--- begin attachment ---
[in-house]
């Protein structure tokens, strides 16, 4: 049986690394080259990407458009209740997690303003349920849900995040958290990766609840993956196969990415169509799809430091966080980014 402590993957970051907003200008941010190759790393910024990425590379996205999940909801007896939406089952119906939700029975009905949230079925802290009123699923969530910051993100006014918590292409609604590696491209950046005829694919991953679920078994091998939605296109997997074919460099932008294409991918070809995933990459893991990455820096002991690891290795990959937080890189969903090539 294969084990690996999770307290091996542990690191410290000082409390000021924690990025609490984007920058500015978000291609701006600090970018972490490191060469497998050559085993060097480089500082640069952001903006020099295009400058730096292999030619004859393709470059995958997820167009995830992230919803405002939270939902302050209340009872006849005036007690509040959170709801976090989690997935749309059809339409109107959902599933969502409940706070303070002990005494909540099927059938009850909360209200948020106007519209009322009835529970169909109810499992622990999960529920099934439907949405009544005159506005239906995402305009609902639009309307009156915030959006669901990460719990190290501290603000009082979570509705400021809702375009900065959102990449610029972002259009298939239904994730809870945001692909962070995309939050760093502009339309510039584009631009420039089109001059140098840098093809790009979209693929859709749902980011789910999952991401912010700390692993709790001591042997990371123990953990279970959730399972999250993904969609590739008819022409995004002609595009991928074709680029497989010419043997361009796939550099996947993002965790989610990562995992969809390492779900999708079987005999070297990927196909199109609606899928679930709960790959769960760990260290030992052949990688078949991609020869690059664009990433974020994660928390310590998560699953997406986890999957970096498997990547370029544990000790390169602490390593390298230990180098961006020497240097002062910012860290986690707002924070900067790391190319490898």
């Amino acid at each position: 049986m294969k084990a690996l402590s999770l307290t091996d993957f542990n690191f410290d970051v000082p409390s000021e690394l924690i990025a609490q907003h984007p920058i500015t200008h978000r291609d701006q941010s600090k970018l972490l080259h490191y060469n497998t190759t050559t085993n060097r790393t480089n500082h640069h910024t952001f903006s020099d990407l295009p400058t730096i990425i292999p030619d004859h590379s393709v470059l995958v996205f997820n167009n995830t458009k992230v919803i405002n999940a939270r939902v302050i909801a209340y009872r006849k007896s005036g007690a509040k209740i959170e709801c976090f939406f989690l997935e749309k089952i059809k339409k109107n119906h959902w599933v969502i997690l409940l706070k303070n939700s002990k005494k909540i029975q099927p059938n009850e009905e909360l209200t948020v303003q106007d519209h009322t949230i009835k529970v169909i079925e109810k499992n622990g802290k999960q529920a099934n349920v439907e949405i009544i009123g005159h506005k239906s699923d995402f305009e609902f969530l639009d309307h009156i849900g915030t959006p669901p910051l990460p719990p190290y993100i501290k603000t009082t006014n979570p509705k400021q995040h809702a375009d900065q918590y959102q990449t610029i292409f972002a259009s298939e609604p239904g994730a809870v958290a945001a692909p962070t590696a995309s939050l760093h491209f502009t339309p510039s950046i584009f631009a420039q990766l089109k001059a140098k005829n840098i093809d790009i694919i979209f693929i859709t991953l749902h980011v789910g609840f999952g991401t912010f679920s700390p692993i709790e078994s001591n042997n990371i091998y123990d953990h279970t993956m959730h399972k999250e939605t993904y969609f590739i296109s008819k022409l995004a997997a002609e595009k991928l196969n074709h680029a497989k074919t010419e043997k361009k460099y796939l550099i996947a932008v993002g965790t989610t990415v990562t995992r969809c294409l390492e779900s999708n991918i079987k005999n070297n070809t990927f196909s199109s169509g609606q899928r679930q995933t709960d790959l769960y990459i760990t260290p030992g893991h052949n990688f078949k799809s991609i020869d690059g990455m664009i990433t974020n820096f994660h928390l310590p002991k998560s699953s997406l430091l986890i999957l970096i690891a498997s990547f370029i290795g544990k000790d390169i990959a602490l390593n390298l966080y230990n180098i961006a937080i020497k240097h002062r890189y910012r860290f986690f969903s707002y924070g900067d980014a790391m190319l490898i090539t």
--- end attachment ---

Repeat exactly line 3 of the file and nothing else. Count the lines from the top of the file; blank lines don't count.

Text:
């Amino acid at each position: 049986m294969k084990a690996l402590s999770l307290t091996d993957f542990n690191f410290d970051v000082p409390s000021e690394l924690i990025a609490q907003h984007p920058i500015t200008h978000r291609d701006q941010s600090k970018l972490l080259h490191y060469n497998t190759t050559t085993n060097r790393t480089n500082h640069h910024t952001f903006s020099d990407l295009p400058t730096i990425i292999p030619d004859h590379s393709v470059l995958v996205f997820n167009n995830t458009k992230v919803i405002n999940a939270r939902v302050i909801a209340y009872r006849k007896s005036g007690a509040k209740i959170e709801c976090f939406f989690l997935e749309k089952i059809k339409k109107n119906h959902w599933v969502i997690l409940l706070k303070n939700s002990k005494k909540i029975q099927p059938n009850e009905e909360l209200t948020v303003q106007d519209h009322t949230i009835k529970v169909i079925e109810k499992n622990g802290k999960q529920a099934n349920v439907e949405i009544i009123g005159h506005k239906s699923d995402f305009e609902f969530l639009d309307h009156i849900g915030t959006p669901p910051l990460p719990p190290y993100i501290k603000t009082t006014n979570p509705k400021q995040h809702a375009d900065q918590y959102q990449t610029i292409f972002a259009s298939e609604p239904g994730a809870v958290a945001a692909p962070t590696a995309s939050l760093h491209f502009t339309p510039s950046i584009f631009a420039q990766l089109k001059a140098k005829n840098i093809d790009i694919i979209f693929i859709t991953l749902h980011v789910g609840f999952g991401t912010f679920s700390p692993i709790e078994s001591n042997n990371i091998y123990d953990h279970t993956m959730h399972k999250e939605t993904y969609f590739i296109s008819k022409l995004a997997a002609e595009k991928l196969n074709h680029a497989k074919t010419e043997k361009k460099y796939l550099i996947a932008v993002g965790t989610t990415v990562t995992r969809c294409l390492e779900s999708n991918i079987k005999n070297n070809t990927f196909s199109s169509g609606q899928r679930q995933t709960d790959l769960y990459i760990t260290p030992g893991h052949n990688f078949k799809s991609i020869d690059g990455m664009i990433t974020n820096f994660h928390l310590p002991k998560s699953s997406l430091l986890i999957l970096i690891a498997s990547f370029i290795g544990k000790d390169i990959a602490l390593n390298l966080y230990n180098i961006a937080i020497k240097h002062r890189y910012r860290f986690f969903s707002y924070g900067d980014a790391m190319l490898i090539t």